In this, the final chapter of the epic My Setup post (see part 1 and part 2), I will reveal to you how I use WordPress as the back-end of this site. In the previous two chapters, I explained what kind of hardware and software I used to develop a site. This time, I’m going to explain how I take what I create locally on my computer and get it into an easy to manage, extensible website.
The hoop(s) brain is actually the first website I created with a WordPress back-end. I had heard of some of the other common CMS softwares out there, like Joomla, Drupal, and Expression Engine. Now in the interest of full-disclosure, I should probably mention that I haven’t tried any of these other CMS programs. I probably will at some point just to experiment with them. What drew me to WordPress is that it seemed like a lot (I mean, a lot) of the top-notch web designers/bloggers out on the internets are using WordPress. And pretty much everyone agrees that WordPress is easy to use, and highly customizable with themes and plug-ins. Being a Mac user, I recognized the importance of simplicity, elegance, and power in a single package. So when it came to redesigning this site, I decided to try WordPress and I haven’t looked back.
So far, it’s been pretty amazing. I think the biggest two things that I love about WordPress are all the available plug-ins (although sometimes there are so many, it seems daunting to find the right one) and the ease of quickly creating pages and new posts. Prior to using WordPress, all of my HTML was hard-coded and required manual editing, which could be extremely time consuming.
WordPress makes it very easy to get started with a blog if you’ve never designed a website before. Unfortunately, if you want to get beyond that and start customizing things, it’s not really obvious what the best way is to go. A lot of folks will find a theme that they like and customize it a little bit. I knew right away that I wanted something I could really customize, but didn’t have to start from scratch on. That’s when I discovered theme frameworks and child themes.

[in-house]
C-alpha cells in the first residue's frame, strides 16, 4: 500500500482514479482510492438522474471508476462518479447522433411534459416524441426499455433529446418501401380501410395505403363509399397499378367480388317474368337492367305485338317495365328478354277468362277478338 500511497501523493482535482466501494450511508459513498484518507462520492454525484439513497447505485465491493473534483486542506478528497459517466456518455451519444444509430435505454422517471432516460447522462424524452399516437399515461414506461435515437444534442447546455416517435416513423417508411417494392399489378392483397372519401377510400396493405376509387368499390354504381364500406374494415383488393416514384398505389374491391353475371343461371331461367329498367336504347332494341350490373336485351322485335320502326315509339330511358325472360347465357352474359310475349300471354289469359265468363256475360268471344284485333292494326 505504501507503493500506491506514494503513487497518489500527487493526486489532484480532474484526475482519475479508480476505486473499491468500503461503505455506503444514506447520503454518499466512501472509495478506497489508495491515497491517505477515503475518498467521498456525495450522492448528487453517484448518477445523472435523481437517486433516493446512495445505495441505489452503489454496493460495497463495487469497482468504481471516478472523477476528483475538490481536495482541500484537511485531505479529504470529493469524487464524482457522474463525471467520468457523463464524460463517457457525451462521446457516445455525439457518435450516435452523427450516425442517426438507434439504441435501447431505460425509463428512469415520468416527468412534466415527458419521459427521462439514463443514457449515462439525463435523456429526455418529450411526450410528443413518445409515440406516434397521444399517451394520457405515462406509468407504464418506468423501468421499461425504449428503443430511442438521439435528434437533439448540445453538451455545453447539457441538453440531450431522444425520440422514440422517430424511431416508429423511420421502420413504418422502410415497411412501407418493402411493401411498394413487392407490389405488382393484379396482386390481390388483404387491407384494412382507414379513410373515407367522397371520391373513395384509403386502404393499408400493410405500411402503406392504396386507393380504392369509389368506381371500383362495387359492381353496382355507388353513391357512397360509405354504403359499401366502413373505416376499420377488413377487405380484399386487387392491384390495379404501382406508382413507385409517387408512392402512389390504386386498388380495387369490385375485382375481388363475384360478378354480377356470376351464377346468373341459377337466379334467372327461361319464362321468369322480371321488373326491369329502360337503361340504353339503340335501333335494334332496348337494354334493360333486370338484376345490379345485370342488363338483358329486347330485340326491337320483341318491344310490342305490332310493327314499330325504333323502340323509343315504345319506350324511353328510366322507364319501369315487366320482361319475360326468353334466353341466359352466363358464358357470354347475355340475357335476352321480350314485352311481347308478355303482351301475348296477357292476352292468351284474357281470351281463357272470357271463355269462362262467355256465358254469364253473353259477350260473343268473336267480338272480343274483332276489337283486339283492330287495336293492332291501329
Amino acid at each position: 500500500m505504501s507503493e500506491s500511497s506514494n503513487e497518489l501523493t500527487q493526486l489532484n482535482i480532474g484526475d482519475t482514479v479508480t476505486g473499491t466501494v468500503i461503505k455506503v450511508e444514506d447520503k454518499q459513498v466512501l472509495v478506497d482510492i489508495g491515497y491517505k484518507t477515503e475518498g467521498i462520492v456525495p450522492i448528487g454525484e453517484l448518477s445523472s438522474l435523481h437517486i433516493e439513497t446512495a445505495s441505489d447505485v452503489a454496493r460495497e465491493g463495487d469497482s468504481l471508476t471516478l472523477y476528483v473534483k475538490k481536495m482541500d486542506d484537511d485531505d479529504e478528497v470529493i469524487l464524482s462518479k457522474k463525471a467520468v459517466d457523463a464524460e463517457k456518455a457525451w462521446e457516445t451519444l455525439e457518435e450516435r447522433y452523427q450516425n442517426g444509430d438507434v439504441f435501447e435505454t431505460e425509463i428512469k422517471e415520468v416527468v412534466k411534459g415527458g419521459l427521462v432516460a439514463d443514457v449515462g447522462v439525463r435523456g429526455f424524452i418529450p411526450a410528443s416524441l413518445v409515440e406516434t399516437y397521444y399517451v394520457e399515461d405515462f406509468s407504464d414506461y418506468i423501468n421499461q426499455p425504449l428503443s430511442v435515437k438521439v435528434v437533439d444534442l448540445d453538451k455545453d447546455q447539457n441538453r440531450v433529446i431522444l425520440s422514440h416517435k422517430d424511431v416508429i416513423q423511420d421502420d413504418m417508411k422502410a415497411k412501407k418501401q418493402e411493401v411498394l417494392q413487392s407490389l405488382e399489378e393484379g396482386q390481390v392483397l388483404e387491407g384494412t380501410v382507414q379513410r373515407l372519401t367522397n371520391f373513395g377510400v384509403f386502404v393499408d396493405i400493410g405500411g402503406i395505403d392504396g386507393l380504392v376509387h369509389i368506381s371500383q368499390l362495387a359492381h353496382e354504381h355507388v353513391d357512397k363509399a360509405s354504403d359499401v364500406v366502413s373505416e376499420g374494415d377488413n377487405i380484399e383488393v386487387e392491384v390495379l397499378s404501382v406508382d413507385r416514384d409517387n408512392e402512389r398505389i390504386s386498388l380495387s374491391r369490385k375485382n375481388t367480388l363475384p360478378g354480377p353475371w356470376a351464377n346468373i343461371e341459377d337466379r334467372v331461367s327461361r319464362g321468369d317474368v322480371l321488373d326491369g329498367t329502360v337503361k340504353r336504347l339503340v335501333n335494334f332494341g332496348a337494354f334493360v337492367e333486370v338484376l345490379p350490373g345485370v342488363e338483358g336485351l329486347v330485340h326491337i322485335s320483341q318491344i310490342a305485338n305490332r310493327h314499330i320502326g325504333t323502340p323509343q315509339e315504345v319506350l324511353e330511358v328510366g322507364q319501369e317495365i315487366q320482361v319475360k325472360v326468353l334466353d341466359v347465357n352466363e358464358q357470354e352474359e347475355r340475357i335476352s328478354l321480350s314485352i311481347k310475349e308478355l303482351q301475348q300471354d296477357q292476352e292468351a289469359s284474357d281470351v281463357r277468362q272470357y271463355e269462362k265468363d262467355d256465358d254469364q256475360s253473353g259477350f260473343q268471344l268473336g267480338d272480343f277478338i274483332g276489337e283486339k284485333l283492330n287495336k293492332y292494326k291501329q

Theme frameworks are like a bare-bones theme you use as the structure of your site. Most frameworks already have a lot of functionality built-in to them, and are flexible enough that you can customize the theme a lot, primarily through CSS. You can then create a child theme, which uses the theme framework, but allows you to customize it separately. That way you can upgrade the theme framework without breaking your child theme (usually :-)). The theme framework I’m using is Thematic, by Ian Stewart. Again in the interest of full disclosure, this is the only theme framework I’ve tried. However, I am happy with Thematic and have not had much in the way of issues with it. I then created my own child theme for this site and made all my customizations there.
I’m not going to talk about every little setting in WordPress, but I’m going to give you a quick overview of the plug-ins I use:
- Advanced Tagline – I use this to post the random tagline in the site header. It’s fun.
- Akismet – This is a complete no-brainer. Haven’t really gotten many comments on the blog yet, but Akismet has already prevented many spam comments.
- All in One SEO Pack – Another no-brainer for easily changing your site’s SEO information.
- Contact Form 7 – I used this to create the form on the contact page. Was pretty easy to use and setup, so I have no complaints.
- Google Analytics for WordPress – I’m a big fan of Google Analytics and have used it before. This plugin makes it very easy to set it up in WordPress.
- Google XML Sitemaps – Takes a couple of minutes to set up, but after that there’s nothing to it.
- No Self Pings – Seems like a no-brainer – this plugin keeps WordPress from sending pings to your own site.
- Really Simple CAPTCHA – this works with Contact Form 7 to prevent email form spam.
- Search Unleashed – Lets you search everything on the site, not just the default stuff WordPress lets you search. Again, very easy to setup.
- Secure WordPress – Simple to set up, yet makes your WordPress site more secure.
- Sociable – I know there are several different plugins that offer a quick and easy way to submit to various social networking sites, but I like Sociable from what I’ve seen.
- WordPress Popular Posts – If you’re blogging, this seems like a very useful plugin, which just inserts a list of your most popular posts into a widget area.
- WP-PageNavi – Adds pagination to your blog posts, which greatly improves on the standard WordPress method of previous article/next article.
That rounds out the various plugins I use. I’m sure there are lots of other cool plugins out there. Sometimes you just need a use for it. Got any suggestions for plug-ins? Post ’em in the comments.
Hope you enjoyed this series of articles on the tools I use to create this website. Maybe you learned something.